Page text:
possible mechanism for Al toxicity

R Molony molab at ww.co.nz
Sun Dec 8 14:04:34 EST 1996


Al and Food is there a problem?

Over recent time there has been a considerable amount of concern over
the toxicity of
aluminium and aluminium compounds.

The original evidence seems to date back to a US army research project
by Kopeloff Barrera
and Kopeloff in 1942.
Since then there has been a considerable amount of evidence published
which relates to the
toxicity of aluminium compounds. Some of the examples are;
The brain damage to kidney dialysis patients caused by aluminium  in
dialysis water.
Deaths of babys in the USA  which were associated with the combined
effects of
aluminium contaminated milk formula and poor kidney function.
Desferrioxamine was found to retard the progression of alzhiemers
disease in
a 1991 study. It was suggested that desferrioxamine a chelating agent
was removing
or inactivating aluminium present in brain tissue.
Aluminium compounds have been used to induce brain lesions during
neural
pathway investigations in cats.
A group of miners suffered aluminium induced brain damage after the
administration
of aluminium compounds in an attempt to prevent silicosis.
Aluminium has been found in the brains of people who died from some
types of dementia.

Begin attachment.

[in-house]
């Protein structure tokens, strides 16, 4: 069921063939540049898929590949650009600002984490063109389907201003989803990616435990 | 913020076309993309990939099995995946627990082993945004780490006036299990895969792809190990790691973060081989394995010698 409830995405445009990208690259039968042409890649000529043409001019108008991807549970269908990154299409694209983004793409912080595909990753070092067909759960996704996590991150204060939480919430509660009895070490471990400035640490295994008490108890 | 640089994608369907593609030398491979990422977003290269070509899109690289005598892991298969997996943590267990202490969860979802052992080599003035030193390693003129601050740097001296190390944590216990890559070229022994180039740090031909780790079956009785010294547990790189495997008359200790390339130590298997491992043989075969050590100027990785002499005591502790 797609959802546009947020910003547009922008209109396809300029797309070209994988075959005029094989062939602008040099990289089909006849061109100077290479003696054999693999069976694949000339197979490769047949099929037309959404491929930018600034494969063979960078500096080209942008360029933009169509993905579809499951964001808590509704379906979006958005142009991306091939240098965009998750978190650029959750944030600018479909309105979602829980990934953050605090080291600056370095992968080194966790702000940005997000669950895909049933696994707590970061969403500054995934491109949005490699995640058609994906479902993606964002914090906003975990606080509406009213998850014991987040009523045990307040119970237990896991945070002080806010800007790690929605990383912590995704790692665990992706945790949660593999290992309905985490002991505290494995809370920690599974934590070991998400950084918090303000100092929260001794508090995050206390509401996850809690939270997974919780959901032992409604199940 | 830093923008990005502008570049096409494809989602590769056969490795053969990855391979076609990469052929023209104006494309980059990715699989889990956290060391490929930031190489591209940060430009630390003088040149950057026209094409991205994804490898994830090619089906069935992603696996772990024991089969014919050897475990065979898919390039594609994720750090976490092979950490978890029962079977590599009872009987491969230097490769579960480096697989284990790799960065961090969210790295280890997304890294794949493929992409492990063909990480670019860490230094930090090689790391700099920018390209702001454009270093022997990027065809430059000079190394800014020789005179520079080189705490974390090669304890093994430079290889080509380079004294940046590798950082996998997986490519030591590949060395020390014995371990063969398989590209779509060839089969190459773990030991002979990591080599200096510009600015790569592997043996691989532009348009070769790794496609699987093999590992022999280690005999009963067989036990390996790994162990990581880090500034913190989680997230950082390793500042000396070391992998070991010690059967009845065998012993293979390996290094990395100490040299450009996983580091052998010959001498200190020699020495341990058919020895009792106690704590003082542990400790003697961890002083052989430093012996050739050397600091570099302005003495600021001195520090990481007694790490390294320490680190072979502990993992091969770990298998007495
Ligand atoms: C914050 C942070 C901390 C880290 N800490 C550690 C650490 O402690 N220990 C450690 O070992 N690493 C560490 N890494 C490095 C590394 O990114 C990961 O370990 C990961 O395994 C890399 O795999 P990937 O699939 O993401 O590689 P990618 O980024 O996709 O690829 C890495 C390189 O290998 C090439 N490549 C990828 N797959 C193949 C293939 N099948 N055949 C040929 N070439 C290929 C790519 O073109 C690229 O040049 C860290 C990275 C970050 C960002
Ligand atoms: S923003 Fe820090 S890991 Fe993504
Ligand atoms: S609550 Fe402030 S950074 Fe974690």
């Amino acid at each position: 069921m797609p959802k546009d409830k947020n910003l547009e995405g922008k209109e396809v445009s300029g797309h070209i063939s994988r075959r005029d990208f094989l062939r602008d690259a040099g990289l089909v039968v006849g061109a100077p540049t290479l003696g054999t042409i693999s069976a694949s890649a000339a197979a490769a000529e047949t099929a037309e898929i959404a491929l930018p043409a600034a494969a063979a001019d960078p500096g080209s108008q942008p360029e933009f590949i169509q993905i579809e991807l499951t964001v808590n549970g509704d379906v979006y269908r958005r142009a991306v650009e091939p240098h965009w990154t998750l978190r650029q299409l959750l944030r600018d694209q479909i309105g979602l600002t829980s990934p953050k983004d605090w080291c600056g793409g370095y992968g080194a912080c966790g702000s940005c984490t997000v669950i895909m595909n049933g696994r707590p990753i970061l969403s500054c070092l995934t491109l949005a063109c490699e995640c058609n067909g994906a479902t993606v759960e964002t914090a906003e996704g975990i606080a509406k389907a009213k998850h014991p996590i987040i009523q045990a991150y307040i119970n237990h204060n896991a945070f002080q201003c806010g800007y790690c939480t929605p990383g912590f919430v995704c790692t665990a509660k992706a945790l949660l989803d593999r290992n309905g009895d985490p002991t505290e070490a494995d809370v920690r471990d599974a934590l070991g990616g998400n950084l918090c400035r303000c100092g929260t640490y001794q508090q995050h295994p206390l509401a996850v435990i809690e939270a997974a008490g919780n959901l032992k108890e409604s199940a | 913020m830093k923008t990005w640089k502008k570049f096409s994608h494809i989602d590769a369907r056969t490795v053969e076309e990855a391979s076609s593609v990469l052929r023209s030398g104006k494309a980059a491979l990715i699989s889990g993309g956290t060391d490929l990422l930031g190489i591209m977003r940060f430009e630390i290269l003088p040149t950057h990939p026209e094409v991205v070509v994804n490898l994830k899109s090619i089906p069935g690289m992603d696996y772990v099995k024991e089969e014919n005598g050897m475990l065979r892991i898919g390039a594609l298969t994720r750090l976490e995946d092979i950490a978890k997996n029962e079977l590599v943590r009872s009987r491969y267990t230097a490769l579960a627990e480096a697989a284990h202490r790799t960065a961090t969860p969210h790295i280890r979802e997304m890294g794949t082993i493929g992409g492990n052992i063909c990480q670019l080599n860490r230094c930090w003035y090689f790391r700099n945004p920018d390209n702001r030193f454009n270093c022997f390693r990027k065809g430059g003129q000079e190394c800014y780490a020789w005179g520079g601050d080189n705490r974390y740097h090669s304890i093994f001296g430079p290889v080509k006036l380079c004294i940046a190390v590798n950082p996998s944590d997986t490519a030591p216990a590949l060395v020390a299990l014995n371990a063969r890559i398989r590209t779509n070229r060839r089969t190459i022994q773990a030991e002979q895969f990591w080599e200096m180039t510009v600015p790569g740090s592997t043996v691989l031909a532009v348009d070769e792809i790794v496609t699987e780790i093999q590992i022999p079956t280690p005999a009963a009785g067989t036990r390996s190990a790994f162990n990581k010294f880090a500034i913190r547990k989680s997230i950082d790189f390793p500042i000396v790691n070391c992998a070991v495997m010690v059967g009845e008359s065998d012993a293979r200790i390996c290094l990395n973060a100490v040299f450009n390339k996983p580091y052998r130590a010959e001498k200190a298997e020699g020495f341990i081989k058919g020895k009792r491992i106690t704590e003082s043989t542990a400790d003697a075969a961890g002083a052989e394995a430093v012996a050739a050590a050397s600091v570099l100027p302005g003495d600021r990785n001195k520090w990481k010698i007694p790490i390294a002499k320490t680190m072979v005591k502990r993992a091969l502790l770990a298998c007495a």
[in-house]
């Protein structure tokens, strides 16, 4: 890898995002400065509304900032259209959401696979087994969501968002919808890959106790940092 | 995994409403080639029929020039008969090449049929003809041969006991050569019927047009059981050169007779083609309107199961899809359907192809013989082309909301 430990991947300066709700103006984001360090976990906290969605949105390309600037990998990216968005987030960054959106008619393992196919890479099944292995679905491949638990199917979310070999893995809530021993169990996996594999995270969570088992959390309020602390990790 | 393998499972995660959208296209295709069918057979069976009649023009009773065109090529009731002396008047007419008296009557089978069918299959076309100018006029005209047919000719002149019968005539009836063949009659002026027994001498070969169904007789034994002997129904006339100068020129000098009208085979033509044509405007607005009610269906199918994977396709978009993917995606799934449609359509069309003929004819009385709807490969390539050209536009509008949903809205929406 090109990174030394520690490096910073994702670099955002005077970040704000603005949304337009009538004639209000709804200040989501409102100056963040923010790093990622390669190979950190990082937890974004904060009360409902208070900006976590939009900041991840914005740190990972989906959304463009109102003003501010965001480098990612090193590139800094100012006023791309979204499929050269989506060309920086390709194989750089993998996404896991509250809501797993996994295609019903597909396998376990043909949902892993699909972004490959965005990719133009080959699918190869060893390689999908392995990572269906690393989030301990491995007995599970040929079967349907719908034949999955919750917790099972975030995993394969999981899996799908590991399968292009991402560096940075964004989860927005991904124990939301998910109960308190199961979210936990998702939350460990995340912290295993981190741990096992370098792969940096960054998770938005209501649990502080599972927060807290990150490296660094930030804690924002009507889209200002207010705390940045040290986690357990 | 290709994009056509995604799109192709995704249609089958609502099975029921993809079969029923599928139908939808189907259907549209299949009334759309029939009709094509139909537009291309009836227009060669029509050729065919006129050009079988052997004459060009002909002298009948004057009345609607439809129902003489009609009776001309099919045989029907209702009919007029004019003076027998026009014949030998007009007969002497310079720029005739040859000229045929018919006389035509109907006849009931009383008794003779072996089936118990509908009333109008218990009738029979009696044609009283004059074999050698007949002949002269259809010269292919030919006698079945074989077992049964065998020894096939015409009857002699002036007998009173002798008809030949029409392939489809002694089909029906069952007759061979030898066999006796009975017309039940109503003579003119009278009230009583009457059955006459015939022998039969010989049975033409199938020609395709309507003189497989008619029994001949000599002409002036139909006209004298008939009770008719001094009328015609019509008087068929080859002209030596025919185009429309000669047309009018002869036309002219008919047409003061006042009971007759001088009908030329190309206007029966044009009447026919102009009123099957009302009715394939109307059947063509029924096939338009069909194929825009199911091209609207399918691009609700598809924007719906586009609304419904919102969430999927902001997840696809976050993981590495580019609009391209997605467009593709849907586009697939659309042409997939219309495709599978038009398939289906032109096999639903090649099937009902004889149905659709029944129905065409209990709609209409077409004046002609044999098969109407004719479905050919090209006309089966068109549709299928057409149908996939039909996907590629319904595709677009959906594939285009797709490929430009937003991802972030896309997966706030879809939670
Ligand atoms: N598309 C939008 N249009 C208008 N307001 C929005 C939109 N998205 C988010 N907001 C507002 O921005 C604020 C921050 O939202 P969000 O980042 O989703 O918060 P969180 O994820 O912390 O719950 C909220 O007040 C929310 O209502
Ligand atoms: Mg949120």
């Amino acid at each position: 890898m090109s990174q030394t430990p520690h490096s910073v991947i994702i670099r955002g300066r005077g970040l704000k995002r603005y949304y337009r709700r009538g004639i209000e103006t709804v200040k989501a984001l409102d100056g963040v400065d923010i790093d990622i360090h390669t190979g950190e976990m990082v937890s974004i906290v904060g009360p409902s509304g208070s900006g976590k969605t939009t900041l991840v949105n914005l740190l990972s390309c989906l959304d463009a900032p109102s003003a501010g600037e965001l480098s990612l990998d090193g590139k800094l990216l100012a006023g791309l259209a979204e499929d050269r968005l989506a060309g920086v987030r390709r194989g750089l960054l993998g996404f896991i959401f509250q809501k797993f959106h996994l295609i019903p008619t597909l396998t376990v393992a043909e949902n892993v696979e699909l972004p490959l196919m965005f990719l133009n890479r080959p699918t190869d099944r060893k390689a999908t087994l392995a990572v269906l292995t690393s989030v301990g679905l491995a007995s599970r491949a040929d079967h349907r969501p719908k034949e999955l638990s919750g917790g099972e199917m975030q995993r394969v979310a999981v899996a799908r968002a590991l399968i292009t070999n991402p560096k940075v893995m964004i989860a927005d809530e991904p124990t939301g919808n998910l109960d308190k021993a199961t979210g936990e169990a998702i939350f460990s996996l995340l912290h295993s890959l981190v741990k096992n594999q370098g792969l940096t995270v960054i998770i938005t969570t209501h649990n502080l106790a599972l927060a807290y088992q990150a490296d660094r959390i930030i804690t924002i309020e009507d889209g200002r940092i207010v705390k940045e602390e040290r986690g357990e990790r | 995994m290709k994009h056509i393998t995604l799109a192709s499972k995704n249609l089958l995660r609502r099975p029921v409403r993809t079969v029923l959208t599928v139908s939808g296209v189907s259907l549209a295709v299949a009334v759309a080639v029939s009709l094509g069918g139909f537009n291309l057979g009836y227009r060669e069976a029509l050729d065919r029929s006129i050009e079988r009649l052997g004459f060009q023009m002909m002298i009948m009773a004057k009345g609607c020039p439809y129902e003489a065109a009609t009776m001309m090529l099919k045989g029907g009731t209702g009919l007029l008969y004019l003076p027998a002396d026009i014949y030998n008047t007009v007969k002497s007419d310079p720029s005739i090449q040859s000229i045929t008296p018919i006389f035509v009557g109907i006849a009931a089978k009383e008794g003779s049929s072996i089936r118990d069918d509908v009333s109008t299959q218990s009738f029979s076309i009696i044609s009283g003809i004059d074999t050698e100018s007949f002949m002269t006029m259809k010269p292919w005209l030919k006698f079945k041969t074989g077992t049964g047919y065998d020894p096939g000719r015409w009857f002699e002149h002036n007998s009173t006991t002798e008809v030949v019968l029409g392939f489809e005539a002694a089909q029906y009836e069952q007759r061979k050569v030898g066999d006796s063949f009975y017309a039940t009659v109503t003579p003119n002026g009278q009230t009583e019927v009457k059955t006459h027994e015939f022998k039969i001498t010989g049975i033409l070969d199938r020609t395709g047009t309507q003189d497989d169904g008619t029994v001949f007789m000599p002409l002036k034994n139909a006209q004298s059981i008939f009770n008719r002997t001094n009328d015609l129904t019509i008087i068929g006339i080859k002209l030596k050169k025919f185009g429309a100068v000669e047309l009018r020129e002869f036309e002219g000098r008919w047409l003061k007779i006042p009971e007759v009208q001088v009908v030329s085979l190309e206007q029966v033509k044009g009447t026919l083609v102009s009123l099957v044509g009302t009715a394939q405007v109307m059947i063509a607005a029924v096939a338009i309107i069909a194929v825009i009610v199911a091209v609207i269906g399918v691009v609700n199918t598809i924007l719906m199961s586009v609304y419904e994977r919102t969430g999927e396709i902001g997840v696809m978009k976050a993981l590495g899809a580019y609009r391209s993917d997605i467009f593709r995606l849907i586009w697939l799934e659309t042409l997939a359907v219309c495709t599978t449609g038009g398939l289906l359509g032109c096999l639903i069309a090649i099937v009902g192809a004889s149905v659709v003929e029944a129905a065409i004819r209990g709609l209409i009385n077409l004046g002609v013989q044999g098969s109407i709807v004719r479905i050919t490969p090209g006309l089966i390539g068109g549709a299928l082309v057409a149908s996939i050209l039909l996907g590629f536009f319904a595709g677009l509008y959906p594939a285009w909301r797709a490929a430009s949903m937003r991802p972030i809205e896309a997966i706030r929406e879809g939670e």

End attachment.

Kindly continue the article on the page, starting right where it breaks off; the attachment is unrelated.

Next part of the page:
There have been studies which have shown a statistical association of
aluminium
in the water supply with the incidence of Alzhiemers disease. Although
at least one
of these studies has been questioned.
Aluminium also interferes with the xtal structure of hydroxyapatite in
bones causing a
weakening and increased risk of bone fractures in elderly people.

There is little doubt that that there are toxic effects produced if
too much aluminium is taken
up in to the body by whatever means. As far as Alzhiemers disease is
concerned it seems
from the literature that there a number of causes which may separately
give rise to the set of
symptoms which we know as Alzhiemers disease. One of these is possibly
aluminium.

The chemical properties of  aluminium compounds must be considered in
conjunction with
any discussion of the potential effects of aluminium in food.
Aluminium forms a large number of compounds in which the aluminium is
strongly
bound. The aluminium in these compounds is unlikely to be sufficiently
bioavailable to
cause problems. Much of the earths aluminium is strongly bound in the
form of
aluminosilicates. Aluminium also forms chelates and complex ions with
a number
of materials for example fluoride and citric acid. Much of the
aluminium found in food is in
the form of alumino-silicates. These are insoluble in dilute acids and
are unlikely to be a
significant source of bioavailable aluminium. Much has been made of
the levels of
aluminium in tea. Tea also contains significant amounts of fluoride.
The soluble aluminium
present in tea would almost certainly be bound to the fluoride and
would not be
bioavailable.

Some of the main commercial uses of aluminium compounds depends on the
ability
of aluminium to bind to negatively charged polymers crosslinking them.
eg. Flocculation and precipitation reactions in water treatment, in
the manufacture of
alginate fibres etc.

The precipitation and coagulation of glyco-proteins by alum is well
known.(the astringent
taste of alum for example ) Aluminium can also bind to a negative site
on a protein molecule
changing the charge at that point from a negative charge to a positive